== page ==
Exploring Higher Rates of Breastfeeding Among Civilan Military Wives: A Mixed Methods Study
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PublisherThe University of Arizona.
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AbstractBackground: As compared to the U.S. general postpartum population, civilian military wives (CMWs) encounter unique challenges that can impede their ability to breastfeed, including geographic replacement and physical and emotional challenges. Yet despite these challenges, CMWs demonstrate higher rates of breastfeeding initiation and duration in the U.S. postpartum population as a whole. Purpose: The purpose of this study was to explore factors contributing to the high rate of breastfeeding initiation and duration among CMWs and to determine what might be learned from these factors for intervention design for the broader population of postpartum mothers. Sample/Setting: The sample consisted of 28 CMWs whose ages ranged from 18-45. Methods: Concurrent mixed-methods design. Results: Seven main themes with 16 subthemes emerged from the descriptions of the semi-structured interviews and the BSE score of the CMWs was 55.2(SD = 5.73). The results of the integrative analysis revealed that factors within the military environment influence a sense of community, thus supporting their BSE. Additionally, supportive and pro-breastfeeding healthcare facilitators (especially lactation consultants) throughout the prenatal, intrapartum, and postpartum periods described by CMWs were associated with high levels of BSE among CMWs. Moreover, high levels of BSE related to breastfeeding skills and duration were associated with the accessibility of resources within the military environment, breastfeeding health and economic benefits, and setting of a breastfeeding goal. Conclusions: Using a concurrent mixed-methods design, this study identified facilitators from the descriptions of CMWs that they believed promote their higher rates of breastfeeding initiation and continuation, quantified their high level of breastfeeding self-efficacy, and identified descriptive factors that contributed to both areas lacking in the literature among this population. In the future, the integration of the prominent themes (and subthemes) into interventions that target lower BSE in other populations has the potential to improve breastfeeding initiation and duration among those populations. Keywords: breastfeeding, civilian military wives, concurrent mixed-method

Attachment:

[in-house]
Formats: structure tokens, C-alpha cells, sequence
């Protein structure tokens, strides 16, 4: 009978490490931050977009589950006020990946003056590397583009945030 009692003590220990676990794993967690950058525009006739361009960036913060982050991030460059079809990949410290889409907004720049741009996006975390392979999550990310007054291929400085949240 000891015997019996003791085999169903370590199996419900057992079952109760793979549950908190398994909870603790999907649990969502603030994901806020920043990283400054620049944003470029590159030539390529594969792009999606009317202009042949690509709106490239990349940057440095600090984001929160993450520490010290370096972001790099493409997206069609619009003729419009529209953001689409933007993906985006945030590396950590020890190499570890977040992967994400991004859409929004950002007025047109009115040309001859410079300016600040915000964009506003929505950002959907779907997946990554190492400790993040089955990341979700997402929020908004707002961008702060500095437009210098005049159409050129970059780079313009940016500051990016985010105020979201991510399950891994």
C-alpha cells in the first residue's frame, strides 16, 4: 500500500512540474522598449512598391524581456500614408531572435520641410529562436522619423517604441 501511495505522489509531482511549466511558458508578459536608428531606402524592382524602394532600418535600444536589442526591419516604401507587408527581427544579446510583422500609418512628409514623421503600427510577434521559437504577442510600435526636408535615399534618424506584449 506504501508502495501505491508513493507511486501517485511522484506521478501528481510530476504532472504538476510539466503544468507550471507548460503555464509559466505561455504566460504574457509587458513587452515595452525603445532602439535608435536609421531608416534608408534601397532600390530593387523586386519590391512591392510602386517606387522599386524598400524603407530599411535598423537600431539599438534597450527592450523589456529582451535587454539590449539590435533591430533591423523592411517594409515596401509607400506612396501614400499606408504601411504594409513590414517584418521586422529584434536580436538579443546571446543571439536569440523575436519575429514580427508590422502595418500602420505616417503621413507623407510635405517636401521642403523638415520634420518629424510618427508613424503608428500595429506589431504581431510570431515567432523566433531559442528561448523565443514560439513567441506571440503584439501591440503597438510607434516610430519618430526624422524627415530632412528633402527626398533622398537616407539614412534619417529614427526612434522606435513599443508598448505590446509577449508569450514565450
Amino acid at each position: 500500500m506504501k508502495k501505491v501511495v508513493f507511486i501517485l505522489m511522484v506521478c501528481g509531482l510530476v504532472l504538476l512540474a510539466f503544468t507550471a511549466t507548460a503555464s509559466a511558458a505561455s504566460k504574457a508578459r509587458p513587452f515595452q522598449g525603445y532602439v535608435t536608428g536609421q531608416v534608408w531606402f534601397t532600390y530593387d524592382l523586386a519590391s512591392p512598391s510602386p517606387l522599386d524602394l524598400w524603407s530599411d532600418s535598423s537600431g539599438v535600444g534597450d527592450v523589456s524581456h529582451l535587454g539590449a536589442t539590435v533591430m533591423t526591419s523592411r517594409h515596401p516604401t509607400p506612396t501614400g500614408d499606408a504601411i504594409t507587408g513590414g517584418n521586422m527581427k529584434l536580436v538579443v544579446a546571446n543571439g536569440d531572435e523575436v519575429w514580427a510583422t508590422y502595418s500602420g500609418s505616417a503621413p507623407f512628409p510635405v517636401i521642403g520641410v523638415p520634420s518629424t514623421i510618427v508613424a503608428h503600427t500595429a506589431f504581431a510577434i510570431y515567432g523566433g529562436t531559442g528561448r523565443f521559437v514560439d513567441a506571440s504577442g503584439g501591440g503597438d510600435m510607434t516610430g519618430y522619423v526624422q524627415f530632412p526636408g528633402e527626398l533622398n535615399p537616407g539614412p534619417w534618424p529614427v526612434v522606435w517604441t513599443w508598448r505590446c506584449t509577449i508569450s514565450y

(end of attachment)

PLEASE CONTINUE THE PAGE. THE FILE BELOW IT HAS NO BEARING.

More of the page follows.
Degree ProgramGraduate College